National Health Service (NHS) workers across the UK have told NHS FightBack of their anger over the Johnson government’s refusal to even acknowledge the scale of the crisis produced by the Omicron surge, let alone act against it.
Repeated promises to prevent the NHS from being overwhelmed have been trashed, as each day brings a new record number of infections and hospitalisations.
The UK reported 189,213 new COVID cases December 30, up 116 percent in a week. Deaths rose by 332, up 127 percent on a week ago.
A total of 11,452 people were in hospital in England with COVID-19 as of the morning of December 30, a rise of almost 1,000 in a single day and up 61 percent in a week. Over 500 children were admitted to hospital with Covid in the week leading up to Boxing Day, December 26. This will rise massively as infections over the Christmas holiday period become apparent, soon to be added to by New Year celebrations.
Experts from the University of Warwick have warned that COVID infections in England could reach 1.4 million a day and deaths 3,000 a day if no additional measures are taken, even assuming Omicron is only half as severe as Delta. Daily hospitalisations could reach 15,000.
The only move made in response has been to announce plans to set up coronavirus “surge hubs”, mostly in hospital car parks, to meet up to the challenge of a fresh wave of Omicron variant admissions. So far this consists of building eight temporary “Nightingale” units this week, each housing just 100 patients, with plans to identify sites for a further 4,000 beds if necessary. No plans have been announced as to who will staff these extra beds. NHS England has not yet formally requested military support, but no other option is available.
The latest NHS England available data (December 19) recorded 18,829 NHS staff at acute trusts absent due to COVID-19 reasons, up 54 percent from 12,240 a week earlier.
Hospitals have also been asked to review their mortuary facilities.
An NHS worker in the northwest of England explained how stress and fatigue is further exacerbating staff absences. “Everyone is just tired and fed up. The stress of being on a COVID ward, and the potential for it to happen again, perhaps worse with Omicron, is wearing people down.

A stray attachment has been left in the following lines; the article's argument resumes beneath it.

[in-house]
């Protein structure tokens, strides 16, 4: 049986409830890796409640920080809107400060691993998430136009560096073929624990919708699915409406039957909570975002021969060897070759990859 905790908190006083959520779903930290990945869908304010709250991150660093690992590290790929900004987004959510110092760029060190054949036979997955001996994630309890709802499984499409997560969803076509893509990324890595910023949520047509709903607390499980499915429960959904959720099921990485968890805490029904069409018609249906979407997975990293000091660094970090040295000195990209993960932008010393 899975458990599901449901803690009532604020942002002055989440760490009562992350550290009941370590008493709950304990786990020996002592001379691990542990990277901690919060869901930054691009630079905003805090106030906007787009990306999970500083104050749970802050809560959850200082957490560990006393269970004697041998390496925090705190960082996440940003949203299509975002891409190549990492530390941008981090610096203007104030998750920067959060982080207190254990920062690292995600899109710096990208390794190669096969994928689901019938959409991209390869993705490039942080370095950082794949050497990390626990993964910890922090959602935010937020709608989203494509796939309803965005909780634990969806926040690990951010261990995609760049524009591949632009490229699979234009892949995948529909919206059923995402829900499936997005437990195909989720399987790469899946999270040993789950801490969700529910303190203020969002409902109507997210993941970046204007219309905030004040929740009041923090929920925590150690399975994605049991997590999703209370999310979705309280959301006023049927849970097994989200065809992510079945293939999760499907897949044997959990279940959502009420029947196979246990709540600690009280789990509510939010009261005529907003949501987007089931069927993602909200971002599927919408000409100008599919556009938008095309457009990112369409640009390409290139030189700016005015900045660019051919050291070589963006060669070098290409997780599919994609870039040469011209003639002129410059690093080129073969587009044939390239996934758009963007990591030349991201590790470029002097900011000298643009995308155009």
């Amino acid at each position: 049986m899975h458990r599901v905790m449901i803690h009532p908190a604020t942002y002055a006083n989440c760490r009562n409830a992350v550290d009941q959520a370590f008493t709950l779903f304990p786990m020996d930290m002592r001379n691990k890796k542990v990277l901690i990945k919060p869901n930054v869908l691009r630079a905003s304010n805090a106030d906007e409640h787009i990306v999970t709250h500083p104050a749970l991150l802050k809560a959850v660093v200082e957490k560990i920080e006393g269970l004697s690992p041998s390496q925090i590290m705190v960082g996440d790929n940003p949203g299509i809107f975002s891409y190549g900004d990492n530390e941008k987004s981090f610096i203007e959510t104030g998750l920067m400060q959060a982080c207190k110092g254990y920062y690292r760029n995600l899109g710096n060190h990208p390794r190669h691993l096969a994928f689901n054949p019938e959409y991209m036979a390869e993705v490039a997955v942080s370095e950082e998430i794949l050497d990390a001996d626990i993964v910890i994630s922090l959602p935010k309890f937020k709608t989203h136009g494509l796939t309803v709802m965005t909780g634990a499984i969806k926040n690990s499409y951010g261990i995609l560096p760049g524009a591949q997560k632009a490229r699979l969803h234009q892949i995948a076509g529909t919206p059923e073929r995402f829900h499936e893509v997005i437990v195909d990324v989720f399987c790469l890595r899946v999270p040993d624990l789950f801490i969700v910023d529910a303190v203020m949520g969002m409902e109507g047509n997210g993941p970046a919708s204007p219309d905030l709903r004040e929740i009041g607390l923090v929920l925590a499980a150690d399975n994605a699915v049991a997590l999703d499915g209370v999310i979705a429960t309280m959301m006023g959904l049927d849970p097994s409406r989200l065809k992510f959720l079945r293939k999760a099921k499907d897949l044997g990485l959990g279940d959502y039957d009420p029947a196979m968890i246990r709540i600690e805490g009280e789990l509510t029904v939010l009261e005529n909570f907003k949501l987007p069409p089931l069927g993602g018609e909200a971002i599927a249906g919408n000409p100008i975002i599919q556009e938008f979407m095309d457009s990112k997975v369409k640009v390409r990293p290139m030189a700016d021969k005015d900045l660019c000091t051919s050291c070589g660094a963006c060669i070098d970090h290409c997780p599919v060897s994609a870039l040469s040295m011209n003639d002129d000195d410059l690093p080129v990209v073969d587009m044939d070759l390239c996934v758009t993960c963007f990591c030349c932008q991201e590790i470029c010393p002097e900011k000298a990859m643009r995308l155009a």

“A number of us have taken time off throughout this year, for stress. We've nearly all had COVID to varying degrees. I've spoken to consultants, doctors, nurses who all said that at times when being ill with the virus they felt like they were going to die.”
Serious problems on wards occurred when patients were transferred before their COVID status had been confirmed.
“We had a recent outbreak, one patient was sent from another hospital before their swab results were back—this is common, to shift patients out for beds. The results came back positive, so we had to treat the whole bay of six patients as positive.”
A medical student on placement in an Accident & Emergency department explained how inconsistencies in staffing meant “doctors can’t delegate tasks properly and are forced to make decisions on the spot based on situations on that particular day” leading to “a compromise in patient care, as well as stress and burnt out for NHS staff.”
Staff shortages meant a strict system of triage was being applied, under which only the most urgent “red” group of patients received immediate attention. “Patients in the ‘amber’ and ‘green’ lists have to wait until all other severe patients are seen, which could take anywhere from a couple of hours to a couple of days.”
One patient had to wait two days before they were offered a cubicle to start their treatment, “One of the main reasons why this happens is due to lack of staff.”
The limited number of doctors and nurses in relation to the growing numbers attending A&E had created a “lose-lose situation, where staff are working way beyond their capacity, while patients aren’t getting the proper care they deserve.”